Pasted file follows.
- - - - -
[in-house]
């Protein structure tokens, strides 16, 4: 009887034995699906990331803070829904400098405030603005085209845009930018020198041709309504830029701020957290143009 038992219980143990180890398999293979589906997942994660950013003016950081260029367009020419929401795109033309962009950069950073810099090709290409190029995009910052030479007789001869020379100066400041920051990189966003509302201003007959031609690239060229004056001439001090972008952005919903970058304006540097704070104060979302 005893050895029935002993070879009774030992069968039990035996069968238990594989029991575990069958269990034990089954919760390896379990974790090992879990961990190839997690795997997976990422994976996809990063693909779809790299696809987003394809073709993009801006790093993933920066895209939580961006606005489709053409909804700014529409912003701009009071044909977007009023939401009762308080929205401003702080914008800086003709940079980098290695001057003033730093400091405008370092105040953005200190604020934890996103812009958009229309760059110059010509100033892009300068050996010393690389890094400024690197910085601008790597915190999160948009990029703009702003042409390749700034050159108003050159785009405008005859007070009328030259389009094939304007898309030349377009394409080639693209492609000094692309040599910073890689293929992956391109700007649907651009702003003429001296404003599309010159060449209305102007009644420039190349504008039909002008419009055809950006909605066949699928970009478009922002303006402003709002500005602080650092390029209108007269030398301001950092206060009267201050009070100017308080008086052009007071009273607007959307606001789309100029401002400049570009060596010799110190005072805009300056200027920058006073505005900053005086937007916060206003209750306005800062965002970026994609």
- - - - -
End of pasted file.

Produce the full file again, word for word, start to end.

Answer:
[in-house]
């Protein structure tokens, strides 16, 4: 009887034995699906990331803070829904400098405030603005085209845009930018020198041709309504830029701020957290143009 038992219980143990180890398999293979589906997942994660950013003016950081260029367009020419929401795109033309962009950069950073810099090709290409190029995009910052030479007789001869020379100066400041920051990189966003509302201003007959031609690239060229004056001439001090972008952005919903970058304006540097704070104060979302 005893050895029935002993070879009774030992069968039990035996069968238990594989029991575990069958269990034990089954919760390896379990974790090992879990961990190839997690795997997976990422994976996809990063693909779809790299696809987003394809073709993009801006790093993933920066895209939580961006606005489709053409909804700014529409912003701009009071044909977007009023939401009762308080929205401003702080914008800086003709940079980098290695001057003033730093400091405008370092105040953005200190604020934890996103812009958009229309760059110059010509100033892009300068050996010393690389890094400024690197910085601008790597915190999160948009990029703009702003042409390749700034050159108003050159785009405008005859007070009328030259389009094939304007898309030349377009394409080639693209492609000094692309040599910073890689293929992956391109700007649907651009702003003429001296404003599309010159060449209305102007009644420039190349504008039909002008419009055809950006909605066949699928970009478009922002303006402003709002500005602080650092390029209108007269030398301001950092206060009267201050009070100017308080008086052009007071009273607007959307606001789309100029401002400049570009060596010799110190005072805009300056200027920058006073505005900053005086937007916060206003209750306005800062965002970026994609």